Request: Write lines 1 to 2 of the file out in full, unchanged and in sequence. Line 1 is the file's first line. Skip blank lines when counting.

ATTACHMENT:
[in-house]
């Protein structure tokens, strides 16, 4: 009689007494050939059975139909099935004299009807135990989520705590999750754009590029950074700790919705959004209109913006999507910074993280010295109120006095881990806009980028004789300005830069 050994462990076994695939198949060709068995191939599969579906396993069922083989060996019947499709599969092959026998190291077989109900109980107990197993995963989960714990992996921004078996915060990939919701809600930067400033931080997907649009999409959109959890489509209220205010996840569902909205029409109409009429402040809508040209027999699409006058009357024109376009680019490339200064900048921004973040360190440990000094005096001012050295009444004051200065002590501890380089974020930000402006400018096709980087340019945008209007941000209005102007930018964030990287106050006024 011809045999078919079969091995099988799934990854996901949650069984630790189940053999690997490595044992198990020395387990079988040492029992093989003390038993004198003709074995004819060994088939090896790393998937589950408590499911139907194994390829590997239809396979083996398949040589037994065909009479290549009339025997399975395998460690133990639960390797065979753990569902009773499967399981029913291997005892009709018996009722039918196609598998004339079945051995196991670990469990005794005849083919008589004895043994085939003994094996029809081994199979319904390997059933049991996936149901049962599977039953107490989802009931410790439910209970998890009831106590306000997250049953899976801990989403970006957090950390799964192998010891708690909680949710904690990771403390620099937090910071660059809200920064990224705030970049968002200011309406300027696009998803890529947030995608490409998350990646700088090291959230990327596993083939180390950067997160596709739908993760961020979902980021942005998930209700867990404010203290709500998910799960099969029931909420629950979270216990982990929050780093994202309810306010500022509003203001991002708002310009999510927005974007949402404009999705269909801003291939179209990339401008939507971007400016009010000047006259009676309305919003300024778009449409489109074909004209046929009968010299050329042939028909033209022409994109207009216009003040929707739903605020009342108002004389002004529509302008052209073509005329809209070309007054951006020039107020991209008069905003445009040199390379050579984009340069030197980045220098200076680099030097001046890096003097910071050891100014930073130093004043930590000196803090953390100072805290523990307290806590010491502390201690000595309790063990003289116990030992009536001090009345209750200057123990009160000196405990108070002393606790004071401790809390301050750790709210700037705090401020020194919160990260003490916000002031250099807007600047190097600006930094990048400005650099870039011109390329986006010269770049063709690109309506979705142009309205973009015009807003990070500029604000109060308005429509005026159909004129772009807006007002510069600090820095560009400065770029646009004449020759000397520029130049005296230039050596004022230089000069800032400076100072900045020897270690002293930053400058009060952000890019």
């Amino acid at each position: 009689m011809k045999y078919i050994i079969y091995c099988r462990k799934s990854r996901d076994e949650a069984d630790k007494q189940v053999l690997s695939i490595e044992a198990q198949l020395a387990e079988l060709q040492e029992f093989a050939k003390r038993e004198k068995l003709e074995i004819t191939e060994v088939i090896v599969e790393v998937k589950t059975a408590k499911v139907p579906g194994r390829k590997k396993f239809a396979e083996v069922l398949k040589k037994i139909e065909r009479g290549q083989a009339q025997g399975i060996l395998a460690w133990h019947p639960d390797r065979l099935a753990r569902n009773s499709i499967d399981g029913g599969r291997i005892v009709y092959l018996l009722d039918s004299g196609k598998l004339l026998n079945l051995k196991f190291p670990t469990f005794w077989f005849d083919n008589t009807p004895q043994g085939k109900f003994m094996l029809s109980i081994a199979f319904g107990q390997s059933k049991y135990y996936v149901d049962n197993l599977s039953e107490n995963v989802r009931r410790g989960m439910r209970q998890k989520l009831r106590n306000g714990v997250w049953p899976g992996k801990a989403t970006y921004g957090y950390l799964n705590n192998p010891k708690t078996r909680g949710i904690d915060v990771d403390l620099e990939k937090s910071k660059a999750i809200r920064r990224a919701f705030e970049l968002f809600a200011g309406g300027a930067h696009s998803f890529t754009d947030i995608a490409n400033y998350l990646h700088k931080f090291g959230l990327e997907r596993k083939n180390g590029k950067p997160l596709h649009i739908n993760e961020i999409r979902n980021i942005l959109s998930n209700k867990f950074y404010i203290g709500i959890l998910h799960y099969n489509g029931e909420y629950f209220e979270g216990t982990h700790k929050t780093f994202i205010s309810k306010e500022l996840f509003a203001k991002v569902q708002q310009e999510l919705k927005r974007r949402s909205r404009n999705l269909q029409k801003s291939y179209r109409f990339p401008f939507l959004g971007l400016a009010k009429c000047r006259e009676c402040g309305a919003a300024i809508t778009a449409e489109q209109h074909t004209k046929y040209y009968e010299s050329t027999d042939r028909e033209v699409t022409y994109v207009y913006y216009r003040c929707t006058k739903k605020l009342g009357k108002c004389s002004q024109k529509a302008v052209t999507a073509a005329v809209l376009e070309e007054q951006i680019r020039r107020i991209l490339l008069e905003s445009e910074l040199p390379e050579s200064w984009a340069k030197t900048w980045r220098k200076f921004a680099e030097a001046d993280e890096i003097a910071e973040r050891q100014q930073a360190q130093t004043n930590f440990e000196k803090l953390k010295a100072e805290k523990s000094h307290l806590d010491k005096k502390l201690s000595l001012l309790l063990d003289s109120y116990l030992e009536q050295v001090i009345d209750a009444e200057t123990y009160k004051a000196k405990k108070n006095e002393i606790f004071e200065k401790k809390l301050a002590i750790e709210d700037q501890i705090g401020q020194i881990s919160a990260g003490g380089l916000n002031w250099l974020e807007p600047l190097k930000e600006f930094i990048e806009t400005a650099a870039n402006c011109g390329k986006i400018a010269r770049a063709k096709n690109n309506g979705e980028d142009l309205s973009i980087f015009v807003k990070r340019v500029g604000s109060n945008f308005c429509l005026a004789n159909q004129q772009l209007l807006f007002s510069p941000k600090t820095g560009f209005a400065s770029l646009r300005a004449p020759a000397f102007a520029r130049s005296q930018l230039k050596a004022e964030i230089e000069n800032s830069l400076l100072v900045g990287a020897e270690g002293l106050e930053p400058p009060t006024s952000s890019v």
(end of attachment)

[in-house]
């Protein structure tokens, strides 16, 4: 009689007494050939059975139909099935004299009807135990989520705590999750754009590029950074700790919705959004209109913006999507910074993280010295109120006095881990806009980028004789300005830069 050994462990076994695939198949060709068995191939599969579906396993069922083989060996019947499709599969092959026998190291077989109900109980107990197993995963989960714990992996921004078996915060990939919701809600930067400033931080997907649009999409959109959890489509209220205010996840569902909205029409109409009429402040809508040209027999699409006058009357024109376009680019490339200064900048921004973040360190440990000094005096001012050295009444004051200065002590501890380089974020930000402006400018096709980087340019945008209007941000209005102007930018964030990287106050006024 011809045999078919079969091995099988799934990854996901949650069984630790189940053999690997490595044992198990020395387990079988040492029992093989003390038993004198003709074995004819060994088939090896790393998937589950408590499911139907194994390829590997239809396979083996398949040589037994065909009479290549009339025997399975395998460690133990639960390797065979753990569902009773499967399981029913291997005892009709018996009722039918196609598998004339079945051995196991670990469990005794005849083919008589004895043994085939003994094996029809081994199979319904390997059933049991996936149901049962599977039953107490989802009931410790439910209970998890009831106590306000997250049953899976801990989403970006957090950390799964192998010891708690909680949710904690990771403390620099937090910071660059809200920064990224705030970049968002200011309406300027696009998803890529947030995608490409998350990646700088090291959230990327596993083939180390950067997160596709739908993760961020979902980021942005998930209700867990404010203290709500998910799960099969029931909420629950979270216990982990929050780093994202309810306010500022509003203001991002708002310009999510927005974007949402404009999705269909801003291939179209990339401008939507971007400016009010000047006259009676309305919003300024778009449409489109074909004209046929009968010299050329042939028909033209022409994109207009216009003040929707739903605020009342108002004389002004529509302008052209073509005329809209070309007054951006020039107020991209008069905003445009040199390379050579984009340069030197980045220098200076680099030097001046890096003097910071050891100014930073130093004043930590000196803090953390100072805290523990307290806590010491502390201690000595309790063990003289116990030992009536001090009345209750200057123990009160000196405990108070002393606790004071401790809390301050750790709210700037705090401020020194919160990260003490916000002031250099807007600047190097600006930094990048400005650099870039011109390329986006010269770049063709690109309506979705142009309205973009015009807003990070500029604000109060308005429509005026159909004129772009807006007002510069600090820095560009400065770029646009004449020759000397520029130049005296230039050596004022230089000069800032400076100072900045020897270690002293930053400058009060952000890019």